Ibrahim Index of African Governance pic
Ibrahim Index of African Governance
Image: mo.ibrahim.foundation

An advisor with Global Growth Advisors in New York, Julius Nyang’oro provides clients with dedicated advice on the African political economy, with an emphasis on investment, security, and social development. Julius Nyang’oro has a particularly strong interest in the trends in governance, with regards to Africa and its diaspora.

As reported in the Ibrahim Index of African Governance (IIAG) in late 2015, overall governance improvements have stalled since 2011, though they are up significantly since 2000. Over the past five years, there has been positive momentum in the areas of human rights and human development participation, but sustainable economic opportunity and safety and rule-of-law have witnessed declines.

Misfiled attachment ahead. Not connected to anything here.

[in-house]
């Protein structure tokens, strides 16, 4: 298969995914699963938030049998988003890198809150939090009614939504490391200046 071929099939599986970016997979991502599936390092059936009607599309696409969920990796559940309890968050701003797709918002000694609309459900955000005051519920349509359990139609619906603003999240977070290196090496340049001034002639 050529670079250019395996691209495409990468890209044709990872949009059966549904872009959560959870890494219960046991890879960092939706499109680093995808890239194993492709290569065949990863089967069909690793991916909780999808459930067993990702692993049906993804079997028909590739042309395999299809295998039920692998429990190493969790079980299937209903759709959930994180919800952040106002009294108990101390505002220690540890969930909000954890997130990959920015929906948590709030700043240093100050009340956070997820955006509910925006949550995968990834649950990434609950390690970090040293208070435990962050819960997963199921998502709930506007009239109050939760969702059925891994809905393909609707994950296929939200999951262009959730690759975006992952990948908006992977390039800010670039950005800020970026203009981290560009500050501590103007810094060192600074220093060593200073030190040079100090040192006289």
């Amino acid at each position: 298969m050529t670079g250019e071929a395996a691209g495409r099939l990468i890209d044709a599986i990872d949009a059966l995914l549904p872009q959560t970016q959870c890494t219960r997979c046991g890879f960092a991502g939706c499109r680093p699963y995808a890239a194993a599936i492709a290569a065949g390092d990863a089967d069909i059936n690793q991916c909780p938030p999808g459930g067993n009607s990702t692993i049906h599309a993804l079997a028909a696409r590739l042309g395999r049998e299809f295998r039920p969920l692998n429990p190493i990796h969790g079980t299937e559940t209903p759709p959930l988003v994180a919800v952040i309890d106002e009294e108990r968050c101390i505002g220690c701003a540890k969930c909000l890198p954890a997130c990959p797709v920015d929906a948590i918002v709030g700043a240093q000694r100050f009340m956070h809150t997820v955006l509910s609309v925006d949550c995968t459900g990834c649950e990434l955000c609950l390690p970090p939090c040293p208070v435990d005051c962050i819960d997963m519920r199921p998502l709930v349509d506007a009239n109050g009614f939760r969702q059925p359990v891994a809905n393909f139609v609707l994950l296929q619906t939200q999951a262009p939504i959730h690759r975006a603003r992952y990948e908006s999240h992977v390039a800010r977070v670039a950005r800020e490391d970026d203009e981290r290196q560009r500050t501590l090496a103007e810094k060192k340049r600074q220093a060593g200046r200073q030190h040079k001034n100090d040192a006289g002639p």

The gains in human development among 39 of 54 countries has to do primarily with improvements in health indicators, which include a double-digit increase in access to antiretroviral treatments.

The IIAG-reported trends mask a wide range of actual governance dynamics, with Mauritius achieving a score of 79.9 out of 100 and Somalia scoring just 8.5. That said, Somalia was one of only a half dozen countries that enjoyed gains spanning all four categories, with the others being Morocco, Senegal, Zimbabwe, Ivory Coast, and Rwanda.

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